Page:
Photo by Andrew Strasser

Andrew W.K. puts a tumultuous five years behind him

Hardships can be blessings in disguise. At least, that’s how Andrew W.K. sees it–maybe because he has little other choice. In 2001, W.K., born Andrew Wilkes-Krier in Stanford, Calif., burst on the scene and relased the best thing to happen to pop-metal since Mötley Crüe’s Dr. Feelgood. I Get Wet, W.K.’s debut album, catapulted the relatively unknown songwriter/party starter into the thick of pop culture’s collective unconscious. No doubt, anyone embarking on the road to stardom–for those lucky enough to achieve such a height–marks a strange and interesting journey. However, W.K’s path has seemed downright bizarre.

By 2006, W.K. stood ready to release his third full-length studio album, Close Calls With Brick Walls, but the magic carpet he was riding was practically pulled out from under him. Contract disputes caused the album to be widely released in Asia only with a vinyl-only release in the United States. With his career in limbo, W.K. managed to keep himself busy. He evolved.

“2005 to 2010 was the best of times and worst of times,” he says. “There was more confusion and complication with people I’ve worked with pretty much my whole professional career–personal issues, business issues, contractual issues that made things crazy.”

To add to the insanity, W.K. had to deflect constant accusation about his authenticity. Since the beginning of his career, questions circulated as to whether he was who he said he was or if he was just a corporate construct. Recently, W.K. decided to stop ignoring the controversy and faced it head on, which may have only stirred up more questions. In a September 2008 talk he gave at Madame JoJo’s in London, W.K. revealed secrets about his mysterious past. In something of a confession, he admitted that “Andrew W.K. was created by a large group of people.”

“On the one hand it may be a little scary to admit this to you all, that I may not be exactly who you thought I was, and that the guy who was, in fact, first hired as Andrew W.K. is a different person than the guy sitting here on the stage tonight,” he said (full video of the talk is available at “I’m the next person who is playing Andrew W.K.”

Out of that craziness, however, W.K. broadened his horizons. He produced records for other artists such as Lee “Scratch” Perry; hit stages as a motivational speaker; and opened a night club/venue, Santos Party House, in New York City, where he now lives with wife/band mate Cherie Lily. W.K. even ventured into children’s television programming as host of Cartoon Network’s Destroy Build Destroy. Perhaps furthest removed from the high energy music he’s known for, in 2009, he released 55 Cadillac, a harrowing instrumental piano album for Thurston Moore of Sonic Youth’s Ecstatic Peace! label.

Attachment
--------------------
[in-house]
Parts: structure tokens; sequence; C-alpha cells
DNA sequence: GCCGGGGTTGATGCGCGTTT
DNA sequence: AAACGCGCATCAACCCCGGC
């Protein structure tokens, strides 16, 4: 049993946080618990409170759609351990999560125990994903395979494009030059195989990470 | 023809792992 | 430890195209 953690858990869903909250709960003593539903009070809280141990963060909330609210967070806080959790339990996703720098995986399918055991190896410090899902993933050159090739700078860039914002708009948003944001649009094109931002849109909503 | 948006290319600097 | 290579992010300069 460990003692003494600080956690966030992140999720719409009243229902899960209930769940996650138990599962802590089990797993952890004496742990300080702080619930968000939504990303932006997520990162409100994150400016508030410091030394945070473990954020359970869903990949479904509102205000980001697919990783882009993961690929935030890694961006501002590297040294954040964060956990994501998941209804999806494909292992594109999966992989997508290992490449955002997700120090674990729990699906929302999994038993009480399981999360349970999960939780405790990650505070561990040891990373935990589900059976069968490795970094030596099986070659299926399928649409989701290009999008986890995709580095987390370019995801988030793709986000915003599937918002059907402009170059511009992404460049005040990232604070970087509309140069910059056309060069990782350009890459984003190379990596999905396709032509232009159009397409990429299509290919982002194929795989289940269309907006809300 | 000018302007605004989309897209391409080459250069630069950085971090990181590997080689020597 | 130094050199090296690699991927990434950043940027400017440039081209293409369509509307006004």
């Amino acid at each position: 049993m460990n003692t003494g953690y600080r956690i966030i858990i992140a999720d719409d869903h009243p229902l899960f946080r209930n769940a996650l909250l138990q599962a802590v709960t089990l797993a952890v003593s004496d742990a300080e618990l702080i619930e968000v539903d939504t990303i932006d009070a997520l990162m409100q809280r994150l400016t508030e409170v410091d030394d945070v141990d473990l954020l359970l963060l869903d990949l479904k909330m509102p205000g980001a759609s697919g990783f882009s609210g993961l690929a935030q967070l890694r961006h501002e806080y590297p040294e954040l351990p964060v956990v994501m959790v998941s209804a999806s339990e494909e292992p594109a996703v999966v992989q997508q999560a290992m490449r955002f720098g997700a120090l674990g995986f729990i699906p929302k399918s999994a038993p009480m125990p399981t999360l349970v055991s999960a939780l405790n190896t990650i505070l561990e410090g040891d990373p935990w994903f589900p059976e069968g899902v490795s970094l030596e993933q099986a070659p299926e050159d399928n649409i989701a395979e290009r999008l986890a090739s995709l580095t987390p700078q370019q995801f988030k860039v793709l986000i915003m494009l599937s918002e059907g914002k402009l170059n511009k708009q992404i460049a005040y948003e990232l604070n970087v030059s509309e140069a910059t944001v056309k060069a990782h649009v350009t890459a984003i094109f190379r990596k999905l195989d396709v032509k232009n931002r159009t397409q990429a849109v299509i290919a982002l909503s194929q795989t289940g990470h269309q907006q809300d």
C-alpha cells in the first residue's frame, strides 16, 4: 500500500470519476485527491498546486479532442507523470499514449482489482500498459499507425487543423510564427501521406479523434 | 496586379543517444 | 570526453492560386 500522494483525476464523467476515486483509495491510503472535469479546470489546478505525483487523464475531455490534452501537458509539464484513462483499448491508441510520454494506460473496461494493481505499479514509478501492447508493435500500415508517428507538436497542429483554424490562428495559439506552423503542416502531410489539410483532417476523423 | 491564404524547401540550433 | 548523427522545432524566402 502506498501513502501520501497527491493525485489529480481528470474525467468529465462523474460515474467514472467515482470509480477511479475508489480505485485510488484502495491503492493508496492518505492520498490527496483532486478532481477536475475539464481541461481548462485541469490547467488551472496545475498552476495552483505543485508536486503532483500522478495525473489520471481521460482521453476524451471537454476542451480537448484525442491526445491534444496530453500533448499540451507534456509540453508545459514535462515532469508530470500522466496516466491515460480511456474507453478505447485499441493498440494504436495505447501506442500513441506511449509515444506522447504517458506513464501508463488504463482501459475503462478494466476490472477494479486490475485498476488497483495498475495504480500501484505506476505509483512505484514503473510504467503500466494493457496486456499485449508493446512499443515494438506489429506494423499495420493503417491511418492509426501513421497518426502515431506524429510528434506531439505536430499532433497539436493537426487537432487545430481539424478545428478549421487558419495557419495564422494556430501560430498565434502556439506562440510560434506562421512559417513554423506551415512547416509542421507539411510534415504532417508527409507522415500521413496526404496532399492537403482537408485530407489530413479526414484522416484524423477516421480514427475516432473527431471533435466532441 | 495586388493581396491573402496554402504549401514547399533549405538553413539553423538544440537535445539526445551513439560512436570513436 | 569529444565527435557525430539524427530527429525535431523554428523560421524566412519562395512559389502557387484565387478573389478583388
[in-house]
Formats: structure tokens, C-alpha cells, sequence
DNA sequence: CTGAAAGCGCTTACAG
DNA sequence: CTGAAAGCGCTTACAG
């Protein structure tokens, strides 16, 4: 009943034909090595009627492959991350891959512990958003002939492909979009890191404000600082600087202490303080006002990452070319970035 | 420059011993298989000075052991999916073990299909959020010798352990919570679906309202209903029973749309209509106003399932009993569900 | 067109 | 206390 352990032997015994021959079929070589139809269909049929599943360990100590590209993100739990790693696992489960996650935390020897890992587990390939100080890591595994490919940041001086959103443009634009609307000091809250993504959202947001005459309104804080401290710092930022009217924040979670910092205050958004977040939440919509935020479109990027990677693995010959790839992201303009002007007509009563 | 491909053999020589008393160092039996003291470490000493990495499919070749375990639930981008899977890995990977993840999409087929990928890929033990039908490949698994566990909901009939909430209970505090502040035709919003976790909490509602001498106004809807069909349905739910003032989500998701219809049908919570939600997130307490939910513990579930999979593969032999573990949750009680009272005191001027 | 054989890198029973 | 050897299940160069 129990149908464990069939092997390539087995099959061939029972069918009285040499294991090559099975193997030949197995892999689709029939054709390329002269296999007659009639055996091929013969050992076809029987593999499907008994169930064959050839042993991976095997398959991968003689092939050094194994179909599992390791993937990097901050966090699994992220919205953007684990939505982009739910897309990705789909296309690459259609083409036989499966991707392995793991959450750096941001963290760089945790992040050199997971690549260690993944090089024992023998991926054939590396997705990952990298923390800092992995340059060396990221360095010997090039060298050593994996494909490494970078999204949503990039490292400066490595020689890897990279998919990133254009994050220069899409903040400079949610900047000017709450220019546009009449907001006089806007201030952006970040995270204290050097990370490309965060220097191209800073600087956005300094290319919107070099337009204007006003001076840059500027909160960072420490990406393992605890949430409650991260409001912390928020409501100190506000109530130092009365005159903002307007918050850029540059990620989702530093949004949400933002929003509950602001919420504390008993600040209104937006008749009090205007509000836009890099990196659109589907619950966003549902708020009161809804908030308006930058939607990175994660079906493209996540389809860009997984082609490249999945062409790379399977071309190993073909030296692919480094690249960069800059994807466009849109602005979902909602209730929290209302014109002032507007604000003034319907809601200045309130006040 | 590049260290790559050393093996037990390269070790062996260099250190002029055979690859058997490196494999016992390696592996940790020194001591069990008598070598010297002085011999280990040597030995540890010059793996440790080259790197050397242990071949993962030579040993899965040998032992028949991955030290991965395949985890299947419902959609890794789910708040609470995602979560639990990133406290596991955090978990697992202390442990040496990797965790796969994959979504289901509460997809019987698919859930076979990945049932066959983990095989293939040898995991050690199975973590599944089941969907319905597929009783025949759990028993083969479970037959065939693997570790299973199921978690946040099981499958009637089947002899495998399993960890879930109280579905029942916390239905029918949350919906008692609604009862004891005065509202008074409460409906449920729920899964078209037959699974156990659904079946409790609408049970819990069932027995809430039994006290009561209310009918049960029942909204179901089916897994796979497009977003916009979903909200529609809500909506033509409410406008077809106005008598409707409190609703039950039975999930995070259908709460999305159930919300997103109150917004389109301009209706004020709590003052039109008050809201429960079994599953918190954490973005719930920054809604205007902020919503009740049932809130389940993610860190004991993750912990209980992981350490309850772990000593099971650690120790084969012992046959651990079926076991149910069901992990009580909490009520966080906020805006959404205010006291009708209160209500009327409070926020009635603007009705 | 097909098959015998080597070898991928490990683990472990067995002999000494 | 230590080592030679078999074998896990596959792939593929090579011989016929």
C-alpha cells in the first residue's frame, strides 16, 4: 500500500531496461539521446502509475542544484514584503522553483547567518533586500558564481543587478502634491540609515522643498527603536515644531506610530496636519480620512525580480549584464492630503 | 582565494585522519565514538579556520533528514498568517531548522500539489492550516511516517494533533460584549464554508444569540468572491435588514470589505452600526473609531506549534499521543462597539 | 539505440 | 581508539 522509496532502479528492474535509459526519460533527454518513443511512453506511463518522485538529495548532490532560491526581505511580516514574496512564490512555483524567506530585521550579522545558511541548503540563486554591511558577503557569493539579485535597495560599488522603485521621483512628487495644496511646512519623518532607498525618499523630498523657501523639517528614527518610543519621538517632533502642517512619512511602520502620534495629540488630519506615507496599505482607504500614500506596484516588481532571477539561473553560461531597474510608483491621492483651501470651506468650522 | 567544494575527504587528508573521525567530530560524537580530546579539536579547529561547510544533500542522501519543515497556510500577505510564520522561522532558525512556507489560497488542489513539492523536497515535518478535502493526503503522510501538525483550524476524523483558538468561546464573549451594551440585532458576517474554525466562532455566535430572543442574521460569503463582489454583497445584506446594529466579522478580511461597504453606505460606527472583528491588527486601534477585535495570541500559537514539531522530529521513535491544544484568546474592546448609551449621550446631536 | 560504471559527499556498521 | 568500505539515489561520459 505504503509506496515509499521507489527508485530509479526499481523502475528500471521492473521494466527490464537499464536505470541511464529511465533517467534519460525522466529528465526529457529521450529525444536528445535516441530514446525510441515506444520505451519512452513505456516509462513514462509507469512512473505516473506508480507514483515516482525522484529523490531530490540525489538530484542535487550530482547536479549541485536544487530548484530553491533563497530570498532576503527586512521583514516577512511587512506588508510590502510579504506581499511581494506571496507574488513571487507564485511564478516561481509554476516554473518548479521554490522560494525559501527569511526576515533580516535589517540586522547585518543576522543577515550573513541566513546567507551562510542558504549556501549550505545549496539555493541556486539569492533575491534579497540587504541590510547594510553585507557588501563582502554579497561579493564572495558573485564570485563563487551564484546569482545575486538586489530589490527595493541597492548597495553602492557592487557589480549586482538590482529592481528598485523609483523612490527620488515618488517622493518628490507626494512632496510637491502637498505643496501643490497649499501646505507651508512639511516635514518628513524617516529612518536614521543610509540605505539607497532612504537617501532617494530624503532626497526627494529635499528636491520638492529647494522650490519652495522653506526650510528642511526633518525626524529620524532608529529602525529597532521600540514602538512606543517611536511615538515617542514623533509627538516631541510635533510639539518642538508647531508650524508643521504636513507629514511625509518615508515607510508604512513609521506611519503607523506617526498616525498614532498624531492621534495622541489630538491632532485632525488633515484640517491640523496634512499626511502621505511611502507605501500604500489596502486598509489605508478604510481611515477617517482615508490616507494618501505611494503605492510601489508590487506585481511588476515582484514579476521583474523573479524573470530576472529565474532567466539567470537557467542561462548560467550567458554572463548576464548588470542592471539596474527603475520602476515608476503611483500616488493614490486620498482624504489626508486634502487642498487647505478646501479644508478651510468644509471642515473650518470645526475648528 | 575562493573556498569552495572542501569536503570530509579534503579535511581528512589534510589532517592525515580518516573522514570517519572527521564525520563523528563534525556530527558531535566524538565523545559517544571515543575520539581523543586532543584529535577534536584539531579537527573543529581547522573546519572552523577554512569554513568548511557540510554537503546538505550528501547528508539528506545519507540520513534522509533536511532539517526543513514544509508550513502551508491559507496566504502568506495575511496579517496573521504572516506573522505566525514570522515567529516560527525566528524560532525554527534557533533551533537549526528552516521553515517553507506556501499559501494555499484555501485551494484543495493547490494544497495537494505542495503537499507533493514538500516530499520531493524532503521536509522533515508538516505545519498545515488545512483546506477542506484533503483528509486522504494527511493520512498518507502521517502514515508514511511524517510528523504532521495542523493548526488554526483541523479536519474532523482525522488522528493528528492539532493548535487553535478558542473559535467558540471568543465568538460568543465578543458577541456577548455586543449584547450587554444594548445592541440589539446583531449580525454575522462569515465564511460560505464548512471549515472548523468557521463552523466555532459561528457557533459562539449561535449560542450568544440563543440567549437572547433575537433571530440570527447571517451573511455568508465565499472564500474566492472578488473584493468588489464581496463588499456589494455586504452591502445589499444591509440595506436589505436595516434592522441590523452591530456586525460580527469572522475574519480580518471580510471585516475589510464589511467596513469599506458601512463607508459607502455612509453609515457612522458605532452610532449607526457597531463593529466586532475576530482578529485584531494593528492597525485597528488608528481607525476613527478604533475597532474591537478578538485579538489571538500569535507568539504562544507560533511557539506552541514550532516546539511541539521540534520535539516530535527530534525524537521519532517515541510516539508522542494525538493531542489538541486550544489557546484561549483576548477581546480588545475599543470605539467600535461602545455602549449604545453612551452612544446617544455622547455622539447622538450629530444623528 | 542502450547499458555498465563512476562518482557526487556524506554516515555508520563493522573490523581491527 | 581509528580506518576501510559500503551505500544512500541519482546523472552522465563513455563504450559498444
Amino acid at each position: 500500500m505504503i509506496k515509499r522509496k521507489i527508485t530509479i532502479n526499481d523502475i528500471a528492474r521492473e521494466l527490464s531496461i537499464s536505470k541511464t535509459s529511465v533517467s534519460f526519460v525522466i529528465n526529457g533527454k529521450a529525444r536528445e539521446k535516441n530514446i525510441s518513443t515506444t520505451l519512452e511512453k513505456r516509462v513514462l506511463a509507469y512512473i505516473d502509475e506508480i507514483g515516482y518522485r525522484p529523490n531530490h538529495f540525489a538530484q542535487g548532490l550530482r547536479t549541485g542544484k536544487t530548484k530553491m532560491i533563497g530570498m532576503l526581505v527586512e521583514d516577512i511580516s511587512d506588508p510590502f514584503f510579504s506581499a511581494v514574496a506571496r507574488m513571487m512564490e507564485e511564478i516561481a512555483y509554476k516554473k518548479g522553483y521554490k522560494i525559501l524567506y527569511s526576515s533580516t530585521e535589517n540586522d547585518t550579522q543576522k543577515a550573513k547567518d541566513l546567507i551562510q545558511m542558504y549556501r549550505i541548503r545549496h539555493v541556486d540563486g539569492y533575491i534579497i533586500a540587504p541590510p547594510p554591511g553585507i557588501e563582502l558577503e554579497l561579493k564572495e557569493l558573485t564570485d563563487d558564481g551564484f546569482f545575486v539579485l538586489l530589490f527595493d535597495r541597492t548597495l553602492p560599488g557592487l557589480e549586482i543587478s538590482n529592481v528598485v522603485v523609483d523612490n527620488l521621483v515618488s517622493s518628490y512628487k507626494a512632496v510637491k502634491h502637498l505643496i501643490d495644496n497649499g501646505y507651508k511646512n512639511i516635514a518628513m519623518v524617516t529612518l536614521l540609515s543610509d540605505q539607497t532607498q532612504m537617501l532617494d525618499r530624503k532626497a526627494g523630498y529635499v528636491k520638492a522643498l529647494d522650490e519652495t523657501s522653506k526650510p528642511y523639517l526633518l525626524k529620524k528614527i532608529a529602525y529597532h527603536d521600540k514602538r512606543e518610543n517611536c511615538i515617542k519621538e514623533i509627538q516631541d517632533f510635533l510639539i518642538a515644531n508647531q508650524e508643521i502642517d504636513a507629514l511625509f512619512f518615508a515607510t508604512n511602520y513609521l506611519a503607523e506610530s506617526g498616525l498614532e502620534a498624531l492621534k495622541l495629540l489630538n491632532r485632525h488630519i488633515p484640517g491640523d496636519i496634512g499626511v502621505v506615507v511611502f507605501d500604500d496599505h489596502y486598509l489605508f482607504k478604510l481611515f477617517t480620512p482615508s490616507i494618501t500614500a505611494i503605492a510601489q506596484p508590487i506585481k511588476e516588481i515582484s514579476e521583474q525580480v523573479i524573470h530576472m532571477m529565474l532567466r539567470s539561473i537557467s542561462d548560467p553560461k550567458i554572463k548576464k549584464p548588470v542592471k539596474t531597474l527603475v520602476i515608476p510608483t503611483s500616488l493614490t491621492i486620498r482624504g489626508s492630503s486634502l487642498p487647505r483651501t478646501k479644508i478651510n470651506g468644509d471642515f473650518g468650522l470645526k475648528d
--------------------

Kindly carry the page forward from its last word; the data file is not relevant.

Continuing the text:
“These are all new areas that in 2005, I never thought I’d be able to do, but now I can look back and say everything happens for a reason,” he says. “Those hardships ended up being their own rewards.”

Andrew W.K and his fans were rewarded in March 2010 when Close Calls With Brick Walls saw a proper worldwide release. The mammoth 18-track album was released as a two-disc package with Mother of Mankind, a collection of B-sides, rarities and unreleased tracks.

“A lot of times I never imagined that these songs would be heard by anybody, so it was thrilling, a bit scary–in a good way–to get them out,” he says. “It was also really satisfying.”

With the uneasiness of the past five years behind him, W.K. is back to doing what he does best: rocking the fuck out and igniting fans worldwide with his undeniable enthusiasm. He says a new album is on the horizon for 2011, but in the meantime, you can check him out on this year’s Vans’ Warped Tour.

How is Warped Tour going for you? This isn’t your first time. Do you still enjoy the experience?
I enjoy it more now than ever before. The first time we got to do Warped Tour was in 2002. We did a handful of shows. We were doing Ozzfest that summer, but we were able to duck out and get a little taste of the Warped Tour. We loved it and were able to do the entire tour in 2003. To be invited back to do it again after seven years is a big surprise. I’m really able to appreciate the professionalism and efficiency and the hard work of everyone involved much more than ever before. I think the tour has just gotten better. Every year it improves.

Being gone for seven years, have you noticed the scene change since the last time you were on?
I don’t even know what the scene is other than a bunch of people–really young people, young people of all ages–coming out to enjoy a really memorable summer day with high energy music. As far as a scene or culture that goes beyond that, I don’t know if there is one or how to describe it. It doesn’t seem really appropriate to call it a punk scene, it doesn’t seem really appropriate to call it anything except high energy. It’s enthusiastic about life and friendly and open-minded and passionate vibes.

You have a party tent set up at this year’s Warped Tour…